Guest post: ‘Writing for Children and Adults’ by Sheila Dalton

I’m delighted to bring you tonight’s guest blog post, on the topic of writing for various ages by multi-genre author and spotlightee Sheila Dalton.

‘Writing for Children and Adults’

People sometimes ask me if I prefer writing for children or for adults. I answer that I like both, for very different reasons. They seem to come from different parts of the psyche. Writing for diverse age groups keeps me in touch with different stages of life. I get to feel like a kid again when I write picture books. They also take me back to the time when my son was small and loved stories. It was such a wonderful feeling, sitting in my rocking chair with him on my knee, reading storybooks to him. The only time I got fed up was on the twenty-third or so repeat of Richard Scarry’s Cars and Trucks and Things that Go, when he insisted we look for Goldbug on every single page.  Again.

I think writing for children helps me create young characters in my books for adults. The same is true in reverse, but not to the same extent, because in a children’s or YA book, the adults are seen through the child’s eyes, not mine.

Writing for the very young is fun. Writing for teens can be heart-wrenching if you were a teen like me – miserable and skinny and awkward. Going back to that era in my head is no fun at all, at least it wasn’t when I was writing my YA mystery, Trial by Fire. It’s my own fault, though, I suppose. I chose a serious topic and I chose to write about a teen boy who was picked on and misjudged, and had a zillion problems to deal with.  The book was criticized, actually, because he had so many things on his plate, but he was based on children I had known through the Children’s Aid Society. The problems my character had were actually fewer than these real teens had to deal with on a daily basis. Thinking about these kids was another reason writing that book was sometimes a difficult experience.

The pluses for me in writing for adults are that I do not have to be careful about my content in the same way as I do for teens, and I also don’t have to try to see through any eyes other than my own. Of course, that doesn’t mean I don’t adopt my characters’ viewpoints and outlooks in order to make them more real, but, overall, I don’t have to adopt another whole sensibility, or try to. I find it hard to imagine how a book will strike a teen reader, and that’s probably why I’ve only written one YA book.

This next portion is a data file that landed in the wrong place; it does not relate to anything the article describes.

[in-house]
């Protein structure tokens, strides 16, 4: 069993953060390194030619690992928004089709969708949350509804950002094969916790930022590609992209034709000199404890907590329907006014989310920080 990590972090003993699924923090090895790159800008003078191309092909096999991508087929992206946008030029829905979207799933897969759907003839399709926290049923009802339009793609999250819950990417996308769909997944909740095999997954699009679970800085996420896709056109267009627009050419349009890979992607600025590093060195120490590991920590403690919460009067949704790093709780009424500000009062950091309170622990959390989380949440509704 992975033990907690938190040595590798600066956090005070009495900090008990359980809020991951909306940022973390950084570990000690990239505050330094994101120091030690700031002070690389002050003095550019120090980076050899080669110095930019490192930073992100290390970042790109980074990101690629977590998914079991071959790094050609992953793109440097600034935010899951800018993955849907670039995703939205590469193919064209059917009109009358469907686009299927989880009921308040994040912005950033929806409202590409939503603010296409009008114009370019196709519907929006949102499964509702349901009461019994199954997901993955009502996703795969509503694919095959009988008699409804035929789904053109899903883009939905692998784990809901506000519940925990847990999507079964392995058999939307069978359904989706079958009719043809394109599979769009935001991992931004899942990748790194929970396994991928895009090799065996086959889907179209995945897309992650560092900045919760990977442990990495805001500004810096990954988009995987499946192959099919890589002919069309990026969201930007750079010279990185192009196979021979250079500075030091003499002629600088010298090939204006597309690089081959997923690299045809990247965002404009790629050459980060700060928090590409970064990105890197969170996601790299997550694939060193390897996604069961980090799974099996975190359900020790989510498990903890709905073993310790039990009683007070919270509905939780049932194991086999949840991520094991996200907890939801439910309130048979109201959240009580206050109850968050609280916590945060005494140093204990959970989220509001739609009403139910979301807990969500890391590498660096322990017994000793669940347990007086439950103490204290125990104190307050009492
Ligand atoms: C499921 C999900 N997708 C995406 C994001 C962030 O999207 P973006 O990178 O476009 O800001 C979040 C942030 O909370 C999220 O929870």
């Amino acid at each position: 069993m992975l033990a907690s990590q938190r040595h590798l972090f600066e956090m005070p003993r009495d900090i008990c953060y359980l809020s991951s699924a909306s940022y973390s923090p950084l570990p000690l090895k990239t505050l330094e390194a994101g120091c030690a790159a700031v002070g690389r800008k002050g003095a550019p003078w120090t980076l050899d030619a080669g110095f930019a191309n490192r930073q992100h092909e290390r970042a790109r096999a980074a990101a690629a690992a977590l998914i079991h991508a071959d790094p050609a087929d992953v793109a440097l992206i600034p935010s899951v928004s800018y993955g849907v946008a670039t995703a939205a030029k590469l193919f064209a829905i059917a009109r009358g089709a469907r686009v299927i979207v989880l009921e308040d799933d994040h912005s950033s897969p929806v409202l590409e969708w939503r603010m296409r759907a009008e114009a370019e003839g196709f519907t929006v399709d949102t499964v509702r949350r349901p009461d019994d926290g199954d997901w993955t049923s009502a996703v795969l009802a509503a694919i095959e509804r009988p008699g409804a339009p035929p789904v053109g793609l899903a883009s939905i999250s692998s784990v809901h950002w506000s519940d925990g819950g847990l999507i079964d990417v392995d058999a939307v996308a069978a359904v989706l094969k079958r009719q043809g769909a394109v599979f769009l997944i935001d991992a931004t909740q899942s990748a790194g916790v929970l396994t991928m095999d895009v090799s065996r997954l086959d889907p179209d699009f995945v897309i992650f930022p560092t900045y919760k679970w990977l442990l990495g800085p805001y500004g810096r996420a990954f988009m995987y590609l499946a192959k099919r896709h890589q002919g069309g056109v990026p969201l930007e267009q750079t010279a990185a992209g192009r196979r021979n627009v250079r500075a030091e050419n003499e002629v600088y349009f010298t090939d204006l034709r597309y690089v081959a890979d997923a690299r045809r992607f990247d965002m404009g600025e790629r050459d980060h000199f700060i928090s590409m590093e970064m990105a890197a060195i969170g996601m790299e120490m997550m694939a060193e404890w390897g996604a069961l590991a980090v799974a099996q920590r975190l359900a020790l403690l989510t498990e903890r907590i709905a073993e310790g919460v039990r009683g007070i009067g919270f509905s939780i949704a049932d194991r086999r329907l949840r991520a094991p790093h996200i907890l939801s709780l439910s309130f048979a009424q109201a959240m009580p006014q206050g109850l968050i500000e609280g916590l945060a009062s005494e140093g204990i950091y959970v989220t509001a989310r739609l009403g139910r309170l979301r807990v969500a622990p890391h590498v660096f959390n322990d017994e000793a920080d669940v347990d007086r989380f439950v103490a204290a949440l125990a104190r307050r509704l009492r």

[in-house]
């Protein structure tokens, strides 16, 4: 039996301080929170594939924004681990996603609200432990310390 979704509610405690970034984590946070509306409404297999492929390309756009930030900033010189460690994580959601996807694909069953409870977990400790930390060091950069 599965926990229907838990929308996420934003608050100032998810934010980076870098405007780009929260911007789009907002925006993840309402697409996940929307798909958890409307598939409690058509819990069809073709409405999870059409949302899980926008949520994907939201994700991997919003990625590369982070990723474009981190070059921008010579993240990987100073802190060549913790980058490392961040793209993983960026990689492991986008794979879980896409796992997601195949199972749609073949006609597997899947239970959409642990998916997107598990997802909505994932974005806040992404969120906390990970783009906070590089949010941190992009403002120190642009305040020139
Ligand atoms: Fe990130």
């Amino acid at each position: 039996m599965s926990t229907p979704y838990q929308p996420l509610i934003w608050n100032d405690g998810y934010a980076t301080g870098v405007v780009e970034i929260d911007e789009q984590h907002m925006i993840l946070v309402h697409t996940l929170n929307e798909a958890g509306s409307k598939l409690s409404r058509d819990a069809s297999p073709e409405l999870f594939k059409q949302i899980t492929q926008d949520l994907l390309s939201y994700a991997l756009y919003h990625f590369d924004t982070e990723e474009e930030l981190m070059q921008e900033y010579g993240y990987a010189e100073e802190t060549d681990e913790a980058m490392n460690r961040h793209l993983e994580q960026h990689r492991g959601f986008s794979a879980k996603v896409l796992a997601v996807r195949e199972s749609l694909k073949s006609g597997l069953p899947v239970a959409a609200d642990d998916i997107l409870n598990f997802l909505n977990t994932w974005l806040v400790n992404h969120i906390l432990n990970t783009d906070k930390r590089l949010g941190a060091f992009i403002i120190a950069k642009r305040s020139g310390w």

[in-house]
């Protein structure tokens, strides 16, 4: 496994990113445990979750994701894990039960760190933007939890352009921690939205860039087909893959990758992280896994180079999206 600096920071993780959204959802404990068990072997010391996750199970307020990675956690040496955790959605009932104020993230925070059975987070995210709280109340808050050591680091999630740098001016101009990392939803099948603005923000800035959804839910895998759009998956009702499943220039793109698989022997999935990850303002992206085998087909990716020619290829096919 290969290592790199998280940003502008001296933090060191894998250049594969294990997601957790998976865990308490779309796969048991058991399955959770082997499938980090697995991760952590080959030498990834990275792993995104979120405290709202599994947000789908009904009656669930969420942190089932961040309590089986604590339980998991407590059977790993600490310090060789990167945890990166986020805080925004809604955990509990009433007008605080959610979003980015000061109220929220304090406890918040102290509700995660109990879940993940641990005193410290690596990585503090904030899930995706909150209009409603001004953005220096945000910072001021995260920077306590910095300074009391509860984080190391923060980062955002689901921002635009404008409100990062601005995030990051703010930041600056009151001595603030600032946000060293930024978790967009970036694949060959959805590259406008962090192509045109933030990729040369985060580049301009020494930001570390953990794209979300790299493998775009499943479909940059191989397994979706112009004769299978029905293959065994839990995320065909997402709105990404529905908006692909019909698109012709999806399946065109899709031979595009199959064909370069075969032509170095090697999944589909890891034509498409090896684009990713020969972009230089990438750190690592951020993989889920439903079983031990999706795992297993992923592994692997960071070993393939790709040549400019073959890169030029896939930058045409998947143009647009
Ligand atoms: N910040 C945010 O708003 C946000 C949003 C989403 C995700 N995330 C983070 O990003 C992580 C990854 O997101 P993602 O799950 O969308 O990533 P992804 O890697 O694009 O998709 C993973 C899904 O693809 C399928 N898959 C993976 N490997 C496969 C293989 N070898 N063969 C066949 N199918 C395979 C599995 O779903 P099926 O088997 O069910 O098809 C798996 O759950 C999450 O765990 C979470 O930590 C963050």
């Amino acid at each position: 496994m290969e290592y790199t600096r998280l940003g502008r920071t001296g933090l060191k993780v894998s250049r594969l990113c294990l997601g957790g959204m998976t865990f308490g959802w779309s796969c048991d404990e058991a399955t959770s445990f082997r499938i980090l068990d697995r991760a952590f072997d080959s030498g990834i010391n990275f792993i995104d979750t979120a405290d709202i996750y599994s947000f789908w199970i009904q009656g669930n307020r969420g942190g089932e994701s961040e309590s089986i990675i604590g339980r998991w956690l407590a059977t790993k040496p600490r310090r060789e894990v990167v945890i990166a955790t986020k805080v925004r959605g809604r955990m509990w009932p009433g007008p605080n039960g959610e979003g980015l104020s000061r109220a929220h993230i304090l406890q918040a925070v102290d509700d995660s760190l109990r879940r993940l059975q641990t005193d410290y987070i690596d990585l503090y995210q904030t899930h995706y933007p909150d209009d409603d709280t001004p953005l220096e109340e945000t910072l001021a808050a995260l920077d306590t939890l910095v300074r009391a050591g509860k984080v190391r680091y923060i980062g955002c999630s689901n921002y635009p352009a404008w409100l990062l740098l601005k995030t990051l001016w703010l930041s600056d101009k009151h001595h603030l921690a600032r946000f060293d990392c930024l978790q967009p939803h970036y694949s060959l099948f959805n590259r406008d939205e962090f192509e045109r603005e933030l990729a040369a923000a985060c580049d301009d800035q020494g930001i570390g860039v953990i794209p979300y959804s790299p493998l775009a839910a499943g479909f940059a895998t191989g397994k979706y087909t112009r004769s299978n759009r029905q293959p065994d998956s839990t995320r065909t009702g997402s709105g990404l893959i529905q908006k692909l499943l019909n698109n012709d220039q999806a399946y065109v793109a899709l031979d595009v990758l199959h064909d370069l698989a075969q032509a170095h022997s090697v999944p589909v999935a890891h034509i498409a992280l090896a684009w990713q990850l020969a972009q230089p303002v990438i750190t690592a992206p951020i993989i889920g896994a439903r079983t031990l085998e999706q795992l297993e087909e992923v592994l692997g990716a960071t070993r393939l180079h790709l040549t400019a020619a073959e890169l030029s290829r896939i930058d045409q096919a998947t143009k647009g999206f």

Ironically, perhaps, my latest novel for adults, The Girl in the Box, features a teenage Mayan girl, Inez, who is held in captivity by her parents who believe she is cursed. When she’s rescued by a doctor and taken to Canada, she ends up killing him. Inez is so unusual, and so much my own creation, that I didn’t have trouble seeing things through her eyes, as I might with a contemporary teen.

I hope we didn’t need a spoiler alert there. Thank you Sheila!

Sheila Dalton was born near London, England and came to Canada with her family when she was six. When she was twenty, she returned to England to study at the University of London, ended up dropping out, and working as a barmaid at an Aussie pub in Earl’s Court where, as she says, “I could not make change, let alone mix drinks. All that saved me were the kindness of the owners, and my name. Aussies call all women ‘Sheilas’.”

Back in Toronto, Canada, she took up crafts, and worked as an independent craftsperson for a few years before completing her degree at the University of Toronto, later returning for a Masters in Library Science.

“I did not want to become a librarian,” she says.  “I wanted to be a writer, but as I specialized in dense, inscrutable bad poetry, the chances of making a living at it were non-existent.”

She married and had a son, then became a freelance editor and writer for many years. During that time, her first book of poetry was published, then a literary novel, and then a series of books for children, both fiction and non-fiction.

She has been a reference librarian at the Toronto Public Library for over twenty years. “And I found I loved the profession, after all,” she says. Her latest novel for adults, The Girl in the Box, is due out from Dundurn Press in November, 2011.

You can find more about Sheila and her writing via…

Her website, The Girl in the Box on and The Girl in the Box book trailer. You can also read her spotlight hereSheila is also kindly running a Goodreads Giveaway (US & Canada) which runs until 18th November.

If you would like to write a writing-related guest post for my blog then feel free to email me with an outline of what you would like to write about. If it’s writing-related then it’s highly likely I’d email back and say “yes please” (while quietly bouncing up and down in my seat with joy!).

The blog interviews return as normal tomorrow morning with scriptwriter, novelist and actor Gregory Allen – the one hundred and seventy-fifth of my blog interviews with novelists, poets, directors, bloggers, autobiographers and more. A list of interviewees (blogged and scheduled) can be found here. If you like what you read, please do go and investigate further. And I enjoy hearing from readers of my blog; do either leave a comment on the relevant interview (the interviewees love to hear from you too!) and / or email me.

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